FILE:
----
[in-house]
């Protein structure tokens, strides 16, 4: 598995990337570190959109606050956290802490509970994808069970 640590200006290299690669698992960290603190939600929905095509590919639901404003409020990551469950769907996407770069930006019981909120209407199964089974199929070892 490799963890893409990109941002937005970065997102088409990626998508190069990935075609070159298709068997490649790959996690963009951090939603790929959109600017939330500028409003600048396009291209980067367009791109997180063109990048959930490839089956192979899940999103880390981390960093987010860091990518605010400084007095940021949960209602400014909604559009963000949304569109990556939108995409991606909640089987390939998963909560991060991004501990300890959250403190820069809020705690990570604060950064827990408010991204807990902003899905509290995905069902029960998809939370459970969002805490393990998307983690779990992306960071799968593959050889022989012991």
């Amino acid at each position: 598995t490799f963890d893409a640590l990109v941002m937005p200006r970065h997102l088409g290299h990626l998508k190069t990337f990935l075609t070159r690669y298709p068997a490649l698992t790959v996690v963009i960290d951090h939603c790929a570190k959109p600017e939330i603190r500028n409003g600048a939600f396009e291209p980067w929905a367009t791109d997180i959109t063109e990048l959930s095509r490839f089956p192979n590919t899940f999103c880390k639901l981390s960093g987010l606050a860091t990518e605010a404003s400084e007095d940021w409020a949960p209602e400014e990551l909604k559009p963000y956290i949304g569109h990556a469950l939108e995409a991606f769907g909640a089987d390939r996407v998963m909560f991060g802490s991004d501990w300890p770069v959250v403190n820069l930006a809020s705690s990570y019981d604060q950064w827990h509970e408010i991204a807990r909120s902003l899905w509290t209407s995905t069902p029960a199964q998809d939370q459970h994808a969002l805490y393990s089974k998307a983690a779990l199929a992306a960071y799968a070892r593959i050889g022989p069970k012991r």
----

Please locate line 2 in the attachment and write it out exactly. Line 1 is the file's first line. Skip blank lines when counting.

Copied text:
């Protein structure tokens, strides 16, 4: 598995990337570190959109606050956290802490509970994808069970 640590200006290299690669698992960290603190939600929905095509590919639901404003409020990551469950769907996407770069930006019981909120209407199964089974199929070892 490799963890893409990109941002937005970065997102088409990626998508190069990935075609070159298709068997490649790959996690963009951090939603790929959109600017939330500028409003600048396009291209980067367009791109997180063109990048959930490839089956192979899940999103880390981390960093987010860091990518605010400084007095940021949960209602400014909604559009963000949304569109990556939108995409991606909640089987390939998963909560991060991004501990300890959250403190820069809020705690990570604060950064827990408010991204807990902003899905509290995905069902029960998809939370459970969002805490393990998307983690779990992306960071799968593959050889022989012991």